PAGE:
Australian Consulate-General
New York CG, United States of America
Consulate-General address: 150 East 42nd Street, 34th Floor, New York - Telephone: 212 351 6500 - Fax: 212 351 6501


 Events Calendar

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ANZAC Day 2014

Australians and New Zealanders commemorate ANZAC Day each year on 25 April to recognise the sacrifices of Australian and New Zealand servicemen and servicewomen – not only in defending their country but in upholding their nations’ longstanding commitment to peace and security.

To mark this occasion, the Australian and New Zealand Consulates-General will co-host a commemorative dawn service. We look forward to commemorating ANZAC Day with you in 2014.

Date: Friday, 25 April 2014
Time: 5.45am to 6.15am (guests arrive by 5.30am)
Location: Vietnam Veterans Plaza
55 Water Street, New York City
Dress (military): Service dress or equivalent with medals
Dress (civilian): Business attire
RSVP: Not required. Please come prepared in case of cold or inclement weather.

New York State Community of Lake Saranac honors Australian Army CAPT Paul John McKay on ANZAC Day 2014

CAPT Paul John McKay, an Infantry Officer with the Australian Army, died at Saranac Lake on 15 January 2014.

He spent less than 24 hours in Saranac Lake and held only three or four brief conversations with locals but the people took him into their hearts and the community went into mourning when they heard of his death.

On ANZAC Day, 25 April 2014, Mayor Clyde Rabideau of Lake Saranac, NY will climb Scarface Mountain on the same route that Paul McKay would have taken on the last day of his life to place a poppy in his remembrance at the spot where he died, not only in memory of CAPT McKay but also to highlight the ongoing problem of PTSD.

Click here for more information

Fluff: A Story of Lost Toys by Cre8ion, from Brisbane

When: April 26 - May 4
Where: The New Victory Theater, 209 West 42nd Street, New York, NY, 10036
Ages: Everyone 5+
Click here for tickets

Welcome to the mad, mod world of the Ginghams, a trio who travels to bring long-lost misfit toys into their home. Fluff was dropped under the couch, Squibbly was abandoned in the gutter and Disco Frog was caught in a ceiling fan. But don't fret, dear pet! With a comedic, quirky and colorful mix of sound, story, video and vacuum, toys get discovered and recovered by the plaid-patterned family. Ab Fab meets Pee Wee's Playhouse meets Grey Gardens for offbeat, off-the-wall, fantastically funny Fluff: A Story of Lost Toys. (More)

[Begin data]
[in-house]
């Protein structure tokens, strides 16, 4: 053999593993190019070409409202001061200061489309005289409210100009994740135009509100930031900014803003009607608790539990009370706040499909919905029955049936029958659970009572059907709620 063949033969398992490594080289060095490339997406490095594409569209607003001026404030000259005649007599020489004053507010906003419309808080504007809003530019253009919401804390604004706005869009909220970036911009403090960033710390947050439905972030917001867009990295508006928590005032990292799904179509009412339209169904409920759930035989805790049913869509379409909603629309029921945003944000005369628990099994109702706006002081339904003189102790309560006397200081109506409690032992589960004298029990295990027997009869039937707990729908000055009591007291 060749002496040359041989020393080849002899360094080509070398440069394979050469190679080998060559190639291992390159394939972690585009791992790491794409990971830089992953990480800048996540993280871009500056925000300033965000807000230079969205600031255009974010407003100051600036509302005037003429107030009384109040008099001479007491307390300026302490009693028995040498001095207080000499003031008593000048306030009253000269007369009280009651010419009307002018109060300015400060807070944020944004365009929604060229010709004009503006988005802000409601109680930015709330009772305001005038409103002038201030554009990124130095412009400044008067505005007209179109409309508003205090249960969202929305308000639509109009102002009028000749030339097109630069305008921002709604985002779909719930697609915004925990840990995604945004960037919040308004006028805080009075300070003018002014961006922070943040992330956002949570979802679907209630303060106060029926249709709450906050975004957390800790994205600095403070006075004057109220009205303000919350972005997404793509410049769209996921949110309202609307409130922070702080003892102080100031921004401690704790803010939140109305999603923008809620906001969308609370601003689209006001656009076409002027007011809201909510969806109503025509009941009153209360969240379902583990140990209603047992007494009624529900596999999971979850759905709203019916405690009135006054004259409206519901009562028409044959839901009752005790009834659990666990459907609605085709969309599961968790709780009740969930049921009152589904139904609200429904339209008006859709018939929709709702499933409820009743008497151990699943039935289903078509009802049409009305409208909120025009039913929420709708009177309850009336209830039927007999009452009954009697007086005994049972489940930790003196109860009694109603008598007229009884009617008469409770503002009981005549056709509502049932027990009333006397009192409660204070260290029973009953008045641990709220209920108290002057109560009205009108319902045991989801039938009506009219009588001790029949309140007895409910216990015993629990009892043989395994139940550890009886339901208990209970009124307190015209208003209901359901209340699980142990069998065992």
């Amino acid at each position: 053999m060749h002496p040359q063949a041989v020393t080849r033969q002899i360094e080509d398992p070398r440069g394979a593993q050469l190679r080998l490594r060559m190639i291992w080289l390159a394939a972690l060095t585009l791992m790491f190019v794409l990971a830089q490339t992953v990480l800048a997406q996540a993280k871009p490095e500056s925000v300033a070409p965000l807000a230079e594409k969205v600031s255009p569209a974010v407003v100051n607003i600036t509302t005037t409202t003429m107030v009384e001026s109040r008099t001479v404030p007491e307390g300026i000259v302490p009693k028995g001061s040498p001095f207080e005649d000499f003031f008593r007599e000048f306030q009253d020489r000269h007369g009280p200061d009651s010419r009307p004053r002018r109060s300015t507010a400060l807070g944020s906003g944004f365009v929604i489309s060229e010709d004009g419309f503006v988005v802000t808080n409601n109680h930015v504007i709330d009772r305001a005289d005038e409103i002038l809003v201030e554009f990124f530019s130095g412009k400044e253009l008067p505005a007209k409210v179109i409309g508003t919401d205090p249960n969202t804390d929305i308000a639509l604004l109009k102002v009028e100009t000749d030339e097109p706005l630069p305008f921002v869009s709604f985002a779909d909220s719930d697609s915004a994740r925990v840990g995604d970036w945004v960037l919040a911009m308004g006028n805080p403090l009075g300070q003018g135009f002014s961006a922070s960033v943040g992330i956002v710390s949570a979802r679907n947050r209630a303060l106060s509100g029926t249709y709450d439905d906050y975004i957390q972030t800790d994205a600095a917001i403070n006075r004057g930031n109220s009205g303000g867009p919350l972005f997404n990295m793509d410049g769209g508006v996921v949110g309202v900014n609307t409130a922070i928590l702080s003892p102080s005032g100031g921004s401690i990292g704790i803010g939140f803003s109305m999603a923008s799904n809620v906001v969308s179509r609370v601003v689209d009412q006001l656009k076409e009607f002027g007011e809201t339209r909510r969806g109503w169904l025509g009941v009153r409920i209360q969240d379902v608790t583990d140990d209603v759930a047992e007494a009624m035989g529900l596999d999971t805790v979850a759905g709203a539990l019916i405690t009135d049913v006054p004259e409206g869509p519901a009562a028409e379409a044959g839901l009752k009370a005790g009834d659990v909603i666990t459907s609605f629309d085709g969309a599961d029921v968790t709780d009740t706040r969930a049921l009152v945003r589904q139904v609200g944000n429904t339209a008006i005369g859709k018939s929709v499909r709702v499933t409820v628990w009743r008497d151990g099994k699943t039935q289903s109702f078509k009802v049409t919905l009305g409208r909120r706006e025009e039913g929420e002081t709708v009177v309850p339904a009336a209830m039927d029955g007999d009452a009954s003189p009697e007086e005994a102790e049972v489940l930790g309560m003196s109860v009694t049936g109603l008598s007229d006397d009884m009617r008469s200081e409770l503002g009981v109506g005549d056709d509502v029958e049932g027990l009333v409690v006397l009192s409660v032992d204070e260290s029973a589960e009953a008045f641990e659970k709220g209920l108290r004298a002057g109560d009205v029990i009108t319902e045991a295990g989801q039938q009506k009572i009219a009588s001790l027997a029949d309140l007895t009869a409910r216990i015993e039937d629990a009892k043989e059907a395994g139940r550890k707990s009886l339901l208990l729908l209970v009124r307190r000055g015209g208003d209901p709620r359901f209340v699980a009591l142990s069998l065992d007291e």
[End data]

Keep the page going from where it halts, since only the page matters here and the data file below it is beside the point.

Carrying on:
Saltbush by Compagnia T.P.O. & Insite Arts from Prato, Italy and Melbourne, Australia

When: May 30 - June 8
Where: The New Victory Theater, 209 West 42nd Street, New York, NY, 10036
Ages: Everyone 5+
Click here for tickets

Embark on a magical trek across the Australian outback and discover the language, lore and music of its indigenous culture in Saltbush. Kids are invited to kick off their shoes and join the dancers to play on the interactive performance space. Amongst a kaleidoscope of aboriginal imagery and the sound of didgeridoos, they'll ride on the backs of sea turtles and leap among the stars. From the creators of The Butterfly Garden (New Vic 2010), Saltbush will have your senses soaring and your imagination running wild. (More)

(P.S. All seats for Saltbush are on the New Vic stage!)

Blue Note Jazz Festival Presents: Tommy Emmanuel 


When: 19 - 20 June 2014, 8pm
Where: B.B. Kings Blues Club and Grill, 237 West 42nd Street, New York, NY 10036
Tickets: $32 Advance $37 Day of show

Two-time GRAMMY nominee Tommy Emmanuel is one of Australia's most respected musicians. With a professional career spanning five decades, Tommy has garnered hundreds of thousands of loyal fans worldwide. His unusual talent and life are common lore in Australia: born into a musical family, Tommy got his first guitar at age 4 and was taught by his mother. He quickly learned by ear, with no formal instruction, and has never read music. By age 6 he was working as a professional musician in the family band (variously named The Emmanuel Quartet, The Midget Surfaries and The Trailblazers). By the age of 10, young Tommy had already played his way across Australia. (More)